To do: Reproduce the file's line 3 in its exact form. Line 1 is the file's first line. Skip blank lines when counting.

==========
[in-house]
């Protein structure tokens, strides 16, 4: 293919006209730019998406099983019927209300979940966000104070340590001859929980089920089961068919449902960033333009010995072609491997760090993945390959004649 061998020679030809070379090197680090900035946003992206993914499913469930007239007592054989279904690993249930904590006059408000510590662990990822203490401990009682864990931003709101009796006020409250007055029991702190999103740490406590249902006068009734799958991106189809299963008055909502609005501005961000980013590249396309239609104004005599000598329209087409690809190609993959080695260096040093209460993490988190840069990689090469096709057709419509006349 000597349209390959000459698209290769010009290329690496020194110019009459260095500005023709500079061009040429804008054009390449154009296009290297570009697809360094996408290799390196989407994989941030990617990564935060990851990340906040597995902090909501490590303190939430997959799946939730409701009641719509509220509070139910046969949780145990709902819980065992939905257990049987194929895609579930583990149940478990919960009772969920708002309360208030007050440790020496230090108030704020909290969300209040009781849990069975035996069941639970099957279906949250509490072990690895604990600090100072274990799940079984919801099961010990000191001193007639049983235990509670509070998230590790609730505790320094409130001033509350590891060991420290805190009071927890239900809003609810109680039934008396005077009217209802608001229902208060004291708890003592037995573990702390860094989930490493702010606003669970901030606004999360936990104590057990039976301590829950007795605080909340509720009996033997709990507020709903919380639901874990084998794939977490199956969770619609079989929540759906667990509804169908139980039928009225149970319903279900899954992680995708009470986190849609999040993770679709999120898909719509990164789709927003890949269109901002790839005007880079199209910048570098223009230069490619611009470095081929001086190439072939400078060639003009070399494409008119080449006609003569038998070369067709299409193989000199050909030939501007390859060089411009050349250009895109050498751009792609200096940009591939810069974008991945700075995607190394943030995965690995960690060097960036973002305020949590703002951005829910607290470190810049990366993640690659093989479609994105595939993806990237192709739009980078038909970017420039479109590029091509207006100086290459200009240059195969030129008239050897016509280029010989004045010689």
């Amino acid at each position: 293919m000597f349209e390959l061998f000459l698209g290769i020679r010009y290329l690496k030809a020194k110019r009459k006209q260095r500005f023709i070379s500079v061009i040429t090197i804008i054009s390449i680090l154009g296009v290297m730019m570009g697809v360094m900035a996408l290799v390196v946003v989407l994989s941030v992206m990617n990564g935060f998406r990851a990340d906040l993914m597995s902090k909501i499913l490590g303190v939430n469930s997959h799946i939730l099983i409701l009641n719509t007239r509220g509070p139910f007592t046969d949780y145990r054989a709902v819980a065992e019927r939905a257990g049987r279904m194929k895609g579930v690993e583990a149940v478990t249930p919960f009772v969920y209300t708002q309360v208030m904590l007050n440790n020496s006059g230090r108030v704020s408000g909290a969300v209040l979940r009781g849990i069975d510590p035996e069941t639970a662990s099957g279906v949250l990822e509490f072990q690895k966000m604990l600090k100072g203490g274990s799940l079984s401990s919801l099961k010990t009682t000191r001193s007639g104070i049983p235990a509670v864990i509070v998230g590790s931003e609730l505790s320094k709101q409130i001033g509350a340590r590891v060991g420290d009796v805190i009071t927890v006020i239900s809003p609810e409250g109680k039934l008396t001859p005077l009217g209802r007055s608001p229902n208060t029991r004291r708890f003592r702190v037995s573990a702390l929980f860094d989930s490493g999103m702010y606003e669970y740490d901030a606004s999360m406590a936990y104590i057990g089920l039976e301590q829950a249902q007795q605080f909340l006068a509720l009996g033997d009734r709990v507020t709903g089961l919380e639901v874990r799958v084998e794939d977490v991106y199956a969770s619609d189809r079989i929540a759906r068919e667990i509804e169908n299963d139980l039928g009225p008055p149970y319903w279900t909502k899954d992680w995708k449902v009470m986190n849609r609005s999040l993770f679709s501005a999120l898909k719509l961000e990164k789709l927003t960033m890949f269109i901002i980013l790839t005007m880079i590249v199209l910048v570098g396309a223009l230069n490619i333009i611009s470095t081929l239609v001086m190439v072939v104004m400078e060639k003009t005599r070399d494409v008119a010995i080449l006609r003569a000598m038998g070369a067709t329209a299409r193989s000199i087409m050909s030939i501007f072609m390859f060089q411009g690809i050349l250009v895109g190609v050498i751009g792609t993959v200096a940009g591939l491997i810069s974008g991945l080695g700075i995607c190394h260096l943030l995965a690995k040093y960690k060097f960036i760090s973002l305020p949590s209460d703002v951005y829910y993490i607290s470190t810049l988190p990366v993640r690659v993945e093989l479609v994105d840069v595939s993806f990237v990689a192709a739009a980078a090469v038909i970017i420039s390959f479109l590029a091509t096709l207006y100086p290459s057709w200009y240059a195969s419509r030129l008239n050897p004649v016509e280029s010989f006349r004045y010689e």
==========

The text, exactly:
């Amino acid at each position: 293919m000597f349209e390959l061998f000459l698209g290769i020679r010009y290329l690496k030809a020194k110019r009459k006209q260095r500005f023709i070379s500079v061009i040429t090197i804008i054009s390449i680090l154009g296009v290297m730019m570009g697809v360094m900035a996408l290799v390196v946003v989407l994989s941030v992206m990617n990564g935060f998406r990851a990340d906040l993914m597995s902090k909501i499913l490590g303190v939430n469930s997959h799946i939730l099983i409701l009641n719509t007239r509220g509070p139910f007592t046969d949780y145990r054989a709902v819980a065992e019927r939905a257990g049987r279904m194929k895609g579930v690993e583990a149940v478990t249930p919960f009772v969920y209300t708002q309360v208030m904590l007050n440790n020496s006059g230090r108030v704020s408000g909290a969300v209040l979940r009781g849990i069975d510590p035996e069941t639970a662990s099957g279906v949250l990822e509490f072990q690895k966000m604990l600090k100072g203490g274990s799940l079984s401990s919801l099961k010990t009682t000191r001193s007639g104070i049983p235990a509670v864990i509070v998230g590790s931003e609730l505790s320094k709101q409130i001033g509350a340590r590891v060991g420290d009796v805190i009071t927890v006020i239900s809003p609810e409250g109680k039934l008396t001859p005077l009217g209802r007055s608001p229902n208060t029991r004291r708890f003592r702190v037995s573990a702390l929980f860094d989930s490493g999103m702010y606003e669970y740490d901030a606004s999360m406590a936990y104590i057990g089920l039976e301590q829950a249902q007795q605080f909340l006068a509720l009996g033997d009734r709990v507020t709903g089961l919380e639901v874990r799958v084998e794939d977490v991106y199956a969770s619609d189809r079989i929540a759906r068919e667990i509804e169908n299963d139980l039928g009225p008055p149970y319903w279900t909502k899954d992680w995708k449902v009470m986190n849609r609005s999040l993770f679709s501005a999120l898909k719509l961000e990164k789709l927003t960033m890949f269109i901002i980013l790839t005007m880079i590249v199209l910048v570098g396309a223009l230069n490619i333009i611009s470095t081929l239609v001086m190439v072939v104004m400078e060639k003009t005599r070399d494409v008119a010995i080449l006609r003569a000598m038998g070369a067709t329209a299409r193989s000199i087409m050909s030939i501007f072609m390859f060089q411009g690809i050349l250009v895109g190609v050498i751009g792609t993959v200096a940009g591939l491997i810069s974008g991945l080695g700075i995607c190394h260096l943030l995965a690995k040093y960690k060097f960036i760090s973002l305020p949590s209460d703002v951005y829910y993490i607290s470190t810049l988190p990366v993640r690659v993945e093989l479609v994105d840069v595939s993806f990237v990689a192709a739009a980078a090469v038909i970017i420039s390959f479109l590029a091509t096709l207006y100086p290459s057709w200009y240059a195969s419509r030129l008239n050897p004649v016509e280029s010989f006349r004045y010689e």